Happiness doesn’t just make us feel good; it can also objectively improve our lives:
A recent and comprehensive meta-analysis revealed a wide variety of benefits that accrue from positive emotion and well-being, including greater career success, better relationship functioning, increased creativity, enhanced physical health, and even longer life expectancy (Lyubomirsky, King, & Diener, 2005).
Source: “Is It Possible to Become Happier? (And If So, How?)” from Social and Personality Psychology Compass 1/1 (2007): 129–145
Are the rich happier? Yes, but not as much as you might think:
Are wealthier people happier? The answer is ‘yes, but not as much as you’d think’. In one meta- analysis of 85 studies, the correlation between income and SWB was only .17 (Haring, Stock, & Okun, 1984). Furthermore, this association typically has a curvilinear component, such that variations in income make the most difference at low levels of income; beyond a certain point of basic sufficiency, income has a smaller effect (Argyle, 1999; Diener & Biswas-Diener, 2002; Diener & Diener, 1995). Indeed, very well-off individuals are only slighter happier than the blue-collar workers they employ (Diener, Horwitz, & Emmons, 1985).
In fact, overall, life circumstances only account for ~10% of happiness:
Indeed, these life-circumstantial factors may account for less than 10% of the variance in happiness (Andrews & Withey, 1976), although Diener (1984) suggested that the figure may be as high as 15%.
What’s most important? Genetics. It accounts for 50% of happiness:
Perhaps the single most important determinant of SWB is genetics (Lykken & Tellegen, 1996; Tellegen et al., 1988). Simply put, some peo- ple arrive in this world with a predisposition to cheerfulness, optimism, and joy, whereas others are born with a predilection toward fearfulness, pessimism, and depression. Studies of twins separated at birth have yielded heritability estimates for SWB ranging from .40 to .70, with the most common figure around .50.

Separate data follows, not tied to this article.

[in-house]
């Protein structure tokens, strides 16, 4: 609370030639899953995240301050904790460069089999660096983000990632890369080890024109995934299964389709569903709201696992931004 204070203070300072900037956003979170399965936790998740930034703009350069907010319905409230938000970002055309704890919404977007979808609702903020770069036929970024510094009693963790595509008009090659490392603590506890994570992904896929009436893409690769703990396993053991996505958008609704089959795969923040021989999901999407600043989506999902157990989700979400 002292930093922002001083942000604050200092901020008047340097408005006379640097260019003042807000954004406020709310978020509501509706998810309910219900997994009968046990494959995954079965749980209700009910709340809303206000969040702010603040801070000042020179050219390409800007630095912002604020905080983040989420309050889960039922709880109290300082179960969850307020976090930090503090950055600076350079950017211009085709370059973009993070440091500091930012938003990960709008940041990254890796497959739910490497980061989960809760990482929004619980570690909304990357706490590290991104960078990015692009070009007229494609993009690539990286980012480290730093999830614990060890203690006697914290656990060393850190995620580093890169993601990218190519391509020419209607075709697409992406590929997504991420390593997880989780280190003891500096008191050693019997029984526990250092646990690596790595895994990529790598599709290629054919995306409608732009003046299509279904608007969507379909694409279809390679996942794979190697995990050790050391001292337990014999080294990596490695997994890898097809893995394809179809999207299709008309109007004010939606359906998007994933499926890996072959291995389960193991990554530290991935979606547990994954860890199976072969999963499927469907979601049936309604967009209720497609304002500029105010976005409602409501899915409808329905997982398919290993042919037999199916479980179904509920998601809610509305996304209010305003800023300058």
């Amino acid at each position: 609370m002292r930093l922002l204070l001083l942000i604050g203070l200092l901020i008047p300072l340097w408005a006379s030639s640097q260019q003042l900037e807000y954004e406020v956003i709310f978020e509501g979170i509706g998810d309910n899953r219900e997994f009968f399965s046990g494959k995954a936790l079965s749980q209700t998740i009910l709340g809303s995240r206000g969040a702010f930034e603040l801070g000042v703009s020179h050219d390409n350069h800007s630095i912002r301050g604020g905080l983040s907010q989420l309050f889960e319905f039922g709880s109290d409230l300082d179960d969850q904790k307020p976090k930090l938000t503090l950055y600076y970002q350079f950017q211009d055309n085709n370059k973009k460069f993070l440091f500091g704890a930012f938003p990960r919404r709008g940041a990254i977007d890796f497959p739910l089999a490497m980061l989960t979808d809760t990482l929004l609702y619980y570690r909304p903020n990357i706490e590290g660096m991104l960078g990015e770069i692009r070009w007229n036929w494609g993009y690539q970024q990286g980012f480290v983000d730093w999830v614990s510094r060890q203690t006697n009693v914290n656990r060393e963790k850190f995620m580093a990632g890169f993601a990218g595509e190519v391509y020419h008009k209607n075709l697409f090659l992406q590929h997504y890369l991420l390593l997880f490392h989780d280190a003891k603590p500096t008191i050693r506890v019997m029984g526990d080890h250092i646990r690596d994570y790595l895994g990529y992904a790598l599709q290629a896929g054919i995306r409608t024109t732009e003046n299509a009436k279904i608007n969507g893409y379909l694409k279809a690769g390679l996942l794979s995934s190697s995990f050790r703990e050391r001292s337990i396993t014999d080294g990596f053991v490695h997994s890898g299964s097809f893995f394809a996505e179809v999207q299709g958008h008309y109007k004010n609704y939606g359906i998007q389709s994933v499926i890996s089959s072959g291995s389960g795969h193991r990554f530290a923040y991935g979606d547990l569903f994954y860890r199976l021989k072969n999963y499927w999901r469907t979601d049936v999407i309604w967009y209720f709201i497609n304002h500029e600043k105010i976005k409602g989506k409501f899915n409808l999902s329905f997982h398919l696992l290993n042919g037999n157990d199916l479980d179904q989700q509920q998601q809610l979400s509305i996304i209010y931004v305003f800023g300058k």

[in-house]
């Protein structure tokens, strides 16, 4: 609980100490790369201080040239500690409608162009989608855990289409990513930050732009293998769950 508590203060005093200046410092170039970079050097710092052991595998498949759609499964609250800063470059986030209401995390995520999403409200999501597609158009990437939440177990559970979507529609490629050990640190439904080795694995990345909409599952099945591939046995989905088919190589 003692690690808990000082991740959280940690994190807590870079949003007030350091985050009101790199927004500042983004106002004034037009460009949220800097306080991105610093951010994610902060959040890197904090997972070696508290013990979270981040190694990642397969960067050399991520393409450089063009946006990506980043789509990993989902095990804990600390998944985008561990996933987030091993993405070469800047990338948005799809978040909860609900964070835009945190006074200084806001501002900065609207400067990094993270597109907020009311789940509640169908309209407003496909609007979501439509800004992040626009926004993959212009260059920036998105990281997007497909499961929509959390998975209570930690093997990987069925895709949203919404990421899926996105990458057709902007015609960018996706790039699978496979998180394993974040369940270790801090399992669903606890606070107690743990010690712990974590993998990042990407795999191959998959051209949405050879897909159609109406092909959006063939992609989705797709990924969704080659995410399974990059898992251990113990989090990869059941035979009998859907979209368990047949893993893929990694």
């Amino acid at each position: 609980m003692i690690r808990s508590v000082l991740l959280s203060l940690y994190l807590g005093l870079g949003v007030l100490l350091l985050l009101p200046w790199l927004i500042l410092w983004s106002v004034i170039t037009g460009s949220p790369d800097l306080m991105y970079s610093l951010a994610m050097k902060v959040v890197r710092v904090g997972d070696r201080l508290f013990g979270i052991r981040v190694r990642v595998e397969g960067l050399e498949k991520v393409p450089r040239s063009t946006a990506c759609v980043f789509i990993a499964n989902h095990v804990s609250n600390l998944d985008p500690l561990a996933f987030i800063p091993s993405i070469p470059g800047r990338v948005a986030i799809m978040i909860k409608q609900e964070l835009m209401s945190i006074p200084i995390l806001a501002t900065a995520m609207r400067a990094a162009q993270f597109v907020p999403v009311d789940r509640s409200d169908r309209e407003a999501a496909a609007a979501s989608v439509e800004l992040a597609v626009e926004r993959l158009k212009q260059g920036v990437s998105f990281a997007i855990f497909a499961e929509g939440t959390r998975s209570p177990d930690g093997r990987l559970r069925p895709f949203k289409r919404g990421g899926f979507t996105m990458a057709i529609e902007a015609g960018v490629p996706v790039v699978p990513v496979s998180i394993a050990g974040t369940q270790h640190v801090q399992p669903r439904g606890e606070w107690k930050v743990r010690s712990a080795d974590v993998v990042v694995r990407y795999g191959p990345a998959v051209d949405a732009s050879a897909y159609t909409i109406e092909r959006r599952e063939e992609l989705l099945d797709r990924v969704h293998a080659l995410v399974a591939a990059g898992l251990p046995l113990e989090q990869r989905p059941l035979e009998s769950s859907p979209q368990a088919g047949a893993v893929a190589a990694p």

Does this mean we might as well just give up trying to be happier? No. 40% is still largely under our control and happiness does vary due to the choices we make.
So what can we realistically do to be happier? Endeavor to experience lots of little positive and novel experiences, even if they’re minor — quantity matters more than quality:
As these examples illustrate, our model is quite consistent with ‘bottom-up’ theories of SWB, which argue that it is the cumulative sum of small experiences that matters (Diener, 1984), because people judge their happiness by consulting (i.e., integrating over) memories of their lives. The more positive and novel the recent experiences one can recall, the higher one will rate one’s happiness; in contrast, positive but taken-for- granted experiences do not contribute as much to the judgment, and recalled negative experiences not surprisingly detract from it. As one example of a bottom-up research approach, Sheldon and Elliot (1999) showed that the semester-long accumulation of small satisfying experi- ences in undergraduates (involving feeling autonomous, competent, and related in one’s daily activities) predicted enhanced global SWB at the end of the semester. Simply put, the more positive and meaningful experiences one has along the way, the greater one’s ultimate judgments of well-being.
And make sure to be grateful for the good things that happen to you:
Lyubomirsky, Sheldon, & Schkade (2005) asked participants to think about five things for which they were grateful (i.e., a healthy body, my parents) either once a week or three times a week. Relative to controls, participants who expressed gratitude indicated greater SWB 6 weeks later…
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